"One world, one life" : the politics of personal connection in Virginia Woolf's The waves
Author(s)Rodal, Jocelyn (Jocelyn Aurora Frampton)
Politics of personal connection in Virginia Woolf's The waves
Massachusetts Institute of Technology. Dept. of Humanities.
Massachusetts Institute of Technology. School of Humanities, Arts, and Social Sciences. Literature Section.
Diana Henderson, Ruth Perry and Shankar Raman.
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Introduction: "I hear a sound," said Rhoda, "cheep, chirp; cheep, chirp; going up and down" (9). Thus Virginia Woolf introduces Rhoda in her opening to The Waves. But almost immediately, this sound is transformed: " 'The birds sang in chorus first,' said Rhoda. 'Now the scullery door is unbarred. Off they fly. Off they fly like a fling of seed. But one sings by the bedroom window alone' " (10-11). While the birds were originally a unified, collective sound, "going up and down" as one, now they fly away as many, spreading like seeds that will eventually grow individually to create separate new lives. Rhoda implies that they sang as one only because they had no other choice - the door was barred, and they were jailed together. However, the single bird remaining by the window deep in song is a noteworthy figure. Like Rhoda, and human consciousness itself, it might be lonely or free, proudly individual or vulnerable in its solitude.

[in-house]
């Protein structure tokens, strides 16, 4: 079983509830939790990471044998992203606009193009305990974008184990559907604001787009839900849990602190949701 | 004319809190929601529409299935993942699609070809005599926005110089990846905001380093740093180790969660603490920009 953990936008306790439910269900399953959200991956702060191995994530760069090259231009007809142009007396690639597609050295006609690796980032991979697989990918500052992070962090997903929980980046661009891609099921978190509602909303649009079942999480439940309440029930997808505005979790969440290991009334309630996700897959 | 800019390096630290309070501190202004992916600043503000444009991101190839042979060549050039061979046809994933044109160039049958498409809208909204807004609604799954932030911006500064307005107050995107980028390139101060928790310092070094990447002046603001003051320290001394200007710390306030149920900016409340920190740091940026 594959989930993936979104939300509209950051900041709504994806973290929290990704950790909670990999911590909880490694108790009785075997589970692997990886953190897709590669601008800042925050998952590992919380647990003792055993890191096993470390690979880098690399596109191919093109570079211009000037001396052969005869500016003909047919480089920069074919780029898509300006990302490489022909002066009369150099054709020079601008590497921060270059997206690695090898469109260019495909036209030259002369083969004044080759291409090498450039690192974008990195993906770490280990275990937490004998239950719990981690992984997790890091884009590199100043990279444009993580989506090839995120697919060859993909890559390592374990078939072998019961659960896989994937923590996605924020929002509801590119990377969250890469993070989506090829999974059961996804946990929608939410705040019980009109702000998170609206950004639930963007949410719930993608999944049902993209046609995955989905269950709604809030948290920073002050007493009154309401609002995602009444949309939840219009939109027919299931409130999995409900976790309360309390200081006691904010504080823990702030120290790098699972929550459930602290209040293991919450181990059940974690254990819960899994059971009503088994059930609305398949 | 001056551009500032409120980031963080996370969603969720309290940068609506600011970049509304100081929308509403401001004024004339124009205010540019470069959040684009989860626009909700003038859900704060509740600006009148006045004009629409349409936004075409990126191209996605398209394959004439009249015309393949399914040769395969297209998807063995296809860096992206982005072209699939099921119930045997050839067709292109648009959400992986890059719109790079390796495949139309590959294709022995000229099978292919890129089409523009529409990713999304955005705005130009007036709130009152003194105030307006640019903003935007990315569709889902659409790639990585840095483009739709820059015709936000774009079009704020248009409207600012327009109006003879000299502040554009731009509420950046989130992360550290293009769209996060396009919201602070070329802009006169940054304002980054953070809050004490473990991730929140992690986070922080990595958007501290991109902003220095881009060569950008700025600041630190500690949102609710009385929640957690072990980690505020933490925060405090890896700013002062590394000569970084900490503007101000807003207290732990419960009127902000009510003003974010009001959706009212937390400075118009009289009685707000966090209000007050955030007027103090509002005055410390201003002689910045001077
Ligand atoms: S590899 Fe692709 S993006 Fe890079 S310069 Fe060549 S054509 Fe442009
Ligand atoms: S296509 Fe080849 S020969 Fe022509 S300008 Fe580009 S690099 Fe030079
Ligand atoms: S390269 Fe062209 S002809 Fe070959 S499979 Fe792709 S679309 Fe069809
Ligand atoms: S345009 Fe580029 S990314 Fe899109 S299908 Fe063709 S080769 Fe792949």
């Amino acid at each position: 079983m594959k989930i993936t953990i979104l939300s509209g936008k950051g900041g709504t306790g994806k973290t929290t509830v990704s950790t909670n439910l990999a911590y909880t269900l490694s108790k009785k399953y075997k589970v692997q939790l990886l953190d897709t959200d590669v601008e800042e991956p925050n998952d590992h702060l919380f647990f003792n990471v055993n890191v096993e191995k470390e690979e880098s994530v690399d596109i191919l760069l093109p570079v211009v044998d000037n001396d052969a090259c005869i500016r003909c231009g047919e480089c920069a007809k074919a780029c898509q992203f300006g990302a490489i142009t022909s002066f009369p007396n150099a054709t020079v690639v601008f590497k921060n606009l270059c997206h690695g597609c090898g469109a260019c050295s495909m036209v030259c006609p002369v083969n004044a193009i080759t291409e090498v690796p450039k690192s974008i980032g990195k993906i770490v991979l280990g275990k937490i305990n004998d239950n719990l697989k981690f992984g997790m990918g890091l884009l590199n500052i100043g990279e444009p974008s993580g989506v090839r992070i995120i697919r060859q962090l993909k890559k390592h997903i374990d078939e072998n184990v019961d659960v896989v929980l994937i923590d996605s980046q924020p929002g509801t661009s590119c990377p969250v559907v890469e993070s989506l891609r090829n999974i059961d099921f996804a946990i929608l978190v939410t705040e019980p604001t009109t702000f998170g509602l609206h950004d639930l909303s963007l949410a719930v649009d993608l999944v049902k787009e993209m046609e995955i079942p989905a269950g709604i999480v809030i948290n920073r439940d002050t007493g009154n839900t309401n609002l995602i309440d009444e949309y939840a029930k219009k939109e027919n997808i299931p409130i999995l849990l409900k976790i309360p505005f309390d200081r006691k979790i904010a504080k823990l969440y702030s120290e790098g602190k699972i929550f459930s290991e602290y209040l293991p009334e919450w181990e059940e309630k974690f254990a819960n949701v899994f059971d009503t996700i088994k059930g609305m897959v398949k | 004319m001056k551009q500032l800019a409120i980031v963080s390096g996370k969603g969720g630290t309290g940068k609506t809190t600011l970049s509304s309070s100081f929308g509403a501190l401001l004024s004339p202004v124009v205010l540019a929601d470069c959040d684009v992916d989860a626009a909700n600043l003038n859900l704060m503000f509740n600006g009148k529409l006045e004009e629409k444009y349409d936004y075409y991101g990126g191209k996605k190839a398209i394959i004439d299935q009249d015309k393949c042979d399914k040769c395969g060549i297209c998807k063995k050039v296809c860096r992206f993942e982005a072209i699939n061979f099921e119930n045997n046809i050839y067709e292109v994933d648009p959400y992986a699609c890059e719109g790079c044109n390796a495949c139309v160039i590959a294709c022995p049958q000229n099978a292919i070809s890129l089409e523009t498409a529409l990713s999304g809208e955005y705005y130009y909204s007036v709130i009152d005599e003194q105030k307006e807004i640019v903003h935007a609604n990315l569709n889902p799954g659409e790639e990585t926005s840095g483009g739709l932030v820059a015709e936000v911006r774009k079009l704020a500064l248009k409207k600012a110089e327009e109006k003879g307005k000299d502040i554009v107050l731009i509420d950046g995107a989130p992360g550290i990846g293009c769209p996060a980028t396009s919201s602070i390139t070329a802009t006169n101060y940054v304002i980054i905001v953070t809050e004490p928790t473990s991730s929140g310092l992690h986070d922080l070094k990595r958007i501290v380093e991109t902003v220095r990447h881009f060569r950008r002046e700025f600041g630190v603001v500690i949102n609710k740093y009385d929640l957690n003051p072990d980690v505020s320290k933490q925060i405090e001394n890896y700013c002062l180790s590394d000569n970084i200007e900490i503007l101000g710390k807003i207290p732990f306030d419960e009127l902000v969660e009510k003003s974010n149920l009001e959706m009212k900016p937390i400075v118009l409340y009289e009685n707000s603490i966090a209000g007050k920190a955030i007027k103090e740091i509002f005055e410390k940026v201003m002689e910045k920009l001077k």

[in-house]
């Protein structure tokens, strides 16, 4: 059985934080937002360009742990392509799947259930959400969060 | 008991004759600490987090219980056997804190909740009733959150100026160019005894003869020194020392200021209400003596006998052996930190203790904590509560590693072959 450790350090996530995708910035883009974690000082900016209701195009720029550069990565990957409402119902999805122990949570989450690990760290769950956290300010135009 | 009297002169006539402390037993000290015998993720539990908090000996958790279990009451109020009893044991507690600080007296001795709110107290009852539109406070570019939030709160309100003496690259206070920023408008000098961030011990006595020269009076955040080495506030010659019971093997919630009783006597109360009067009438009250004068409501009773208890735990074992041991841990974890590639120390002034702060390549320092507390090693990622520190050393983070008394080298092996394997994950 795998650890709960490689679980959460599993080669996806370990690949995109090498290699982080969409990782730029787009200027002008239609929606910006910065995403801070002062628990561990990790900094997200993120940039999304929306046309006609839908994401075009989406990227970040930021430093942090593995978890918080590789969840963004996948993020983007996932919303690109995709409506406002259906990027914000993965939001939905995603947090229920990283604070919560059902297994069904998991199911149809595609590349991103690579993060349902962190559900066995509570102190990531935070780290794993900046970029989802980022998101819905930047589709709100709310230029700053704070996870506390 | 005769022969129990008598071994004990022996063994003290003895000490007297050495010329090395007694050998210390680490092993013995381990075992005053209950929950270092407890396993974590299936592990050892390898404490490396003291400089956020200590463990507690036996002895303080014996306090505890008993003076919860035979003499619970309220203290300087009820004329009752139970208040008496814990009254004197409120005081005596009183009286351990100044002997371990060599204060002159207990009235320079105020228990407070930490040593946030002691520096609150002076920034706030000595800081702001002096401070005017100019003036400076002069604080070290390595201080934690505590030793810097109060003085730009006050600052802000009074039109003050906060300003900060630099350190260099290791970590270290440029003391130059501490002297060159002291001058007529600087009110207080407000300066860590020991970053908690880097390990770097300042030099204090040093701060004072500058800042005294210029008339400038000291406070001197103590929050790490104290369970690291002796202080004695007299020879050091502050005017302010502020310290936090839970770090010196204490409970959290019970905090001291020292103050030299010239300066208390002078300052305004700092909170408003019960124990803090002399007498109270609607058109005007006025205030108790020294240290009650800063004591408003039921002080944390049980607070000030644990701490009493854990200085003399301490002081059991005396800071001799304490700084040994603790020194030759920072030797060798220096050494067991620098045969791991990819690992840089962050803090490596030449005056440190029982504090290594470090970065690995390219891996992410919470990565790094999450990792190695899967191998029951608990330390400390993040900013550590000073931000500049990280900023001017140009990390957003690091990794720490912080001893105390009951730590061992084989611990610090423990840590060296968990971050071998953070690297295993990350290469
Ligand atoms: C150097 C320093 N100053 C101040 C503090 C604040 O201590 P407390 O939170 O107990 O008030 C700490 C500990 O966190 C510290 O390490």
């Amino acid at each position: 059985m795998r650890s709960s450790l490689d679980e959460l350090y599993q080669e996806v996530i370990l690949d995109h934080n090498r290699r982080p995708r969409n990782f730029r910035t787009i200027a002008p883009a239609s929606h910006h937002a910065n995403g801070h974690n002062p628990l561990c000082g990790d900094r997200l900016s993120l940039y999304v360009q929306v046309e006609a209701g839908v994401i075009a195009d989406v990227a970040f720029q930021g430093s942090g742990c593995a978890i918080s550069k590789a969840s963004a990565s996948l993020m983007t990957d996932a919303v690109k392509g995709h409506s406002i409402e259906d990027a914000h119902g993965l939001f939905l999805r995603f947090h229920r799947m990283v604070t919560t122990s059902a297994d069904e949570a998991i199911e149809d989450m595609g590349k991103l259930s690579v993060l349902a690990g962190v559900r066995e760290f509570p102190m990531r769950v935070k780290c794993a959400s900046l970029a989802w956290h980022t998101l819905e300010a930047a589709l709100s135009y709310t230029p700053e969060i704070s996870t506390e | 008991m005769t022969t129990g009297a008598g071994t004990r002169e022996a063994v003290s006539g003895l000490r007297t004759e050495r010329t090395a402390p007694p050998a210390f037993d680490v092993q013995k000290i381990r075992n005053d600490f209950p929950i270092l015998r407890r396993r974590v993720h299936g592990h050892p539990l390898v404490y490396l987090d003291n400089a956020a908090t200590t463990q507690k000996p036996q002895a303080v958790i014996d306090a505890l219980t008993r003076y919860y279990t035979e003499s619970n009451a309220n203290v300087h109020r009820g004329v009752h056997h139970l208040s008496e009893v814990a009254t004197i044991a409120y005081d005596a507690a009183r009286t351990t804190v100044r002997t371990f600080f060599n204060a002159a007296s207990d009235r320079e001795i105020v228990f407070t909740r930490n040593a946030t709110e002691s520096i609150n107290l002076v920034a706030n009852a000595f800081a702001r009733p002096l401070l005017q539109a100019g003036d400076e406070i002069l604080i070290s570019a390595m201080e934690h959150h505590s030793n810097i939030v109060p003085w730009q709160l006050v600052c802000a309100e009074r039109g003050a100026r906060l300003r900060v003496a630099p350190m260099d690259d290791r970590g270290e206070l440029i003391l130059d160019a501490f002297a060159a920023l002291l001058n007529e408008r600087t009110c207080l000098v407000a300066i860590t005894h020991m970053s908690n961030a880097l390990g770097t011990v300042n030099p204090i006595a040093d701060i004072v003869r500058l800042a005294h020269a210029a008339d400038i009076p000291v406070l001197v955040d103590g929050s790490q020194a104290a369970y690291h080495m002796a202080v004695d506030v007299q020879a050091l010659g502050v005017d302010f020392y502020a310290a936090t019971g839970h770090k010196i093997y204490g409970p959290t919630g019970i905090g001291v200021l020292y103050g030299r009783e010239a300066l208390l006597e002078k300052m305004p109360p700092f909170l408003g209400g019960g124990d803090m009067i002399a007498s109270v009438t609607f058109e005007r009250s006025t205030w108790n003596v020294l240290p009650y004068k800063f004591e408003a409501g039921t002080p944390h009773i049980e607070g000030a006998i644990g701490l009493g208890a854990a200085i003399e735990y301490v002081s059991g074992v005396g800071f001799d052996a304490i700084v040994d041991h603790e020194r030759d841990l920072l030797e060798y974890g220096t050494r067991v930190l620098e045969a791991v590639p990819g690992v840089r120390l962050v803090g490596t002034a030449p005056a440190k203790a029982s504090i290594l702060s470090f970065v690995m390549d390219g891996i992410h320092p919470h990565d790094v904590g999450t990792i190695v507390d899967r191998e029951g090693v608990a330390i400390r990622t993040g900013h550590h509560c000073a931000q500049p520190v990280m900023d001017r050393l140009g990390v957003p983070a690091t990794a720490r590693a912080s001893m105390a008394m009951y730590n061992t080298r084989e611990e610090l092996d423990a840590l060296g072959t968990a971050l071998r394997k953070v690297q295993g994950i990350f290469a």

Thesis (S.B. in Literature)--Massachusetts Institute of Technology, Dept. of Humanities, 2006.Includes bibliographical references (leaves 68-70).
DepartmentMassachusetts Institute of Technology. School of Humanities, Arts, and Social Sciences. Literature Section.
Massachusetts Institute of Technology
Humanities., Humanities, Arts, and Social Sciences. Literature Section.